They can improve health
Plants have long been heralded throughout history for their medicinal properties, from ancient apothecaries to European medieval monks who experimented with leafy herbs in the treatment of diseases. But we didn't know until recently that their mere presence can have a healing effect, as was discovered by a team of researchers from Kansas State University. They studied the recovery rates of surgical patients who roomed with indoor plants. These patients registered lower heart rates and blood pressure, requested less pain medication, and were even released from the hospital sooner.
They can help nip sickness in the bud
And growing a plant in your cubicle could mean less sick days. In a workplace study commissioned by the Agricultural University of Norway, researchers investigated the effect of indoor plants on office employees. Among these employees, complaints of coughing, fatigue, hoarse throat, and dry, itchy skin dropped by a third. This can be accredite to an increased humidity in the air, due to transpiration -- a process by which the plant transmits moisture from its roots to the small pores on the underside of its leaves, and releases this vapor into the atmosphere.
They purify the air
Houseplants offer a much-needed breath of fresh air. In the late 1980s, NASA conducted a study to find a way to purify the air in space stations. According to its published report, common household plants proved themselves to be surprisingly efficient natural filters. Popular species like the peace lily, Chinese evergreen, and red-edged dracaena improved the indoor air quality by removing pollutants like benzene, formaldehyde, and ammonia -- all of which often lurk in the form of plastics, furniture, and carpet fibers. Several studies in the following years have proven this theory. Researchers from the Pennsylvania State University found that the chosen plants for their experiment -- snake plant, spider plant, and golden pothos -- effectively reduced indoor concentrations of ozone produced by ordinary copy machines, laser printers, and ultraviolet lights.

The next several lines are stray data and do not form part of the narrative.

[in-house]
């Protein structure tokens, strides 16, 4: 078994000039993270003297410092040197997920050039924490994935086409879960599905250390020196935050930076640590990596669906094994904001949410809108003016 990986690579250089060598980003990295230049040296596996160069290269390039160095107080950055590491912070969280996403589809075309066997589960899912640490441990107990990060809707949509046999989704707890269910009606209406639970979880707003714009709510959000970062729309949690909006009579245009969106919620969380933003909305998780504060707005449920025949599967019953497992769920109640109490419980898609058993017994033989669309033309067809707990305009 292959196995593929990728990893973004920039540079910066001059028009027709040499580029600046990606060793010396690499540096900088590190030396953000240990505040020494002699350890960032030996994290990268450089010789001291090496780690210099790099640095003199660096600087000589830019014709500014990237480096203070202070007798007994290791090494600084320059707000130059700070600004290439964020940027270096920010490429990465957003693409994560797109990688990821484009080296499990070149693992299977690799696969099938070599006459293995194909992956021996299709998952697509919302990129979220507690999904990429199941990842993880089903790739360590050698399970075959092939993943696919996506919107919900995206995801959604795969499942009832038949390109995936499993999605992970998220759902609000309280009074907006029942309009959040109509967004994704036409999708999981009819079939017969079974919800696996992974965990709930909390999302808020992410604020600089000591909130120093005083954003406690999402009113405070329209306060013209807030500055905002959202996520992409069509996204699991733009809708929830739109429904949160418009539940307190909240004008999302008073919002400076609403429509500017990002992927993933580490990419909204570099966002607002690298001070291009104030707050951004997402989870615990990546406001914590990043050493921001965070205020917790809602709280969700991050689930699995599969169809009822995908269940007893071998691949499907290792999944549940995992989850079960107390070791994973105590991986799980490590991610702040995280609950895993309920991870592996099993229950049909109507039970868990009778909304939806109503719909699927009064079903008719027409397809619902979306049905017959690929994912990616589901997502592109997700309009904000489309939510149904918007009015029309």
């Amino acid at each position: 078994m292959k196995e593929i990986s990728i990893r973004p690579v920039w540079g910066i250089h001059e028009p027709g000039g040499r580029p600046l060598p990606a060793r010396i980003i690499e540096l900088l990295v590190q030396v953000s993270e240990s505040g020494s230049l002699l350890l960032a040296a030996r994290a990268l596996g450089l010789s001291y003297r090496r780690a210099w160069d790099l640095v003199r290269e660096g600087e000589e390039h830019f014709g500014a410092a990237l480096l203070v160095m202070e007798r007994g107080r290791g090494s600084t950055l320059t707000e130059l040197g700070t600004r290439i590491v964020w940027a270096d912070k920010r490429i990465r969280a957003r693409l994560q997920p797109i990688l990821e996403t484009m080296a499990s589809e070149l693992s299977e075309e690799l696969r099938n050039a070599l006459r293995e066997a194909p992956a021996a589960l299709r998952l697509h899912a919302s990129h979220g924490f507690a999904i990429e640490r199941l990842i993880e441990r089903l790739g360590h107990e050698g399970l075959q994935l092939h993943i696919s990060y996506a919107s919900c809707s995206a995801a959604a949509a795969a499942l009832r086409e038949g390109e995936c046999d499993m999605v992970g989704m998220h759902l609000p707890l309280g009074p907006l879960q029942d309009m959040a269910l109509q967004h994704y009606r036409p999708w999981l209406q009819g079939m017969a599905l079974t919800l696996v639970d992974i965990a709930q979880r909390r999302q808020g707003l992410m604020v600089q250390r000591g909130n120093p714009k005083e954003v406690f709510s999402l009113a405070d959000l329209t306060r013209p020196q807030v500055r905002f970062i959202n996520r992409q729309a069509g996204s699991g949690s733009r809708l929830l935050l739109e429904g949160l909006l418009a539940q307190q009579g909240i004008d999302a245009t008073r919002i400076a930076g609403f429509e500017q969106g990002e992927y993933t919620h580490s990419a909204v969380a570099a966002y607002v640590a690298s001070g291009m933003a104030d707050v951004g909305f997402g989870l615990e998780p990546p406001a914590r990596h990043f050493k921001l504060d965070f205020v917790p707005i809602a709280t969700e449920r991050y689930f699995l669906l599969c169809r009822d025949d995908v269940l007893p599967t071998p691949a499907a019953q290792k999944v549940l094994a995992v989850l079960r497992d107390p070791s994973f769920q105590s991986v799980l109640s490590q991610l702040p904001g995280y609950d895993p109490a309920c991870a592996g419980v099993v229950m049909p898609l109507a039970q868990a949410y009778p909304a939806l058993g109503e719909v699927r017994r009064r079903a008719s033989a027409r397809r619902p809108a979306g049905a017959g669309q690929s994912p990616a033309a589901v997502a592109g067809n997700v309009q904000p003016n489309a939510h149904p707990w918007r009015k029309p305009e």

They can help you be more productive
If you find your mind wandering when you should be working, a well-placed plant could help. The calming influence of nature is well documented, and studies have further investigated the mental effects of immersing yourself in some (indoor) nature -- and found improvements in concentration, memory, and productivity. In a specific case, Washington State University discovered that people who work within view of houseplants tend to complete tasks 12 percent faster than those without them.
They can make you happier
A touch of green can cure a case of the blues. And despite what you may think about having a green thumb, caring for a houseplant engenders positivity. In one study, elderly residents in an assisted-living facility were introduced to indoor gardening. They reported having a much happier mood and better perceived quality of life.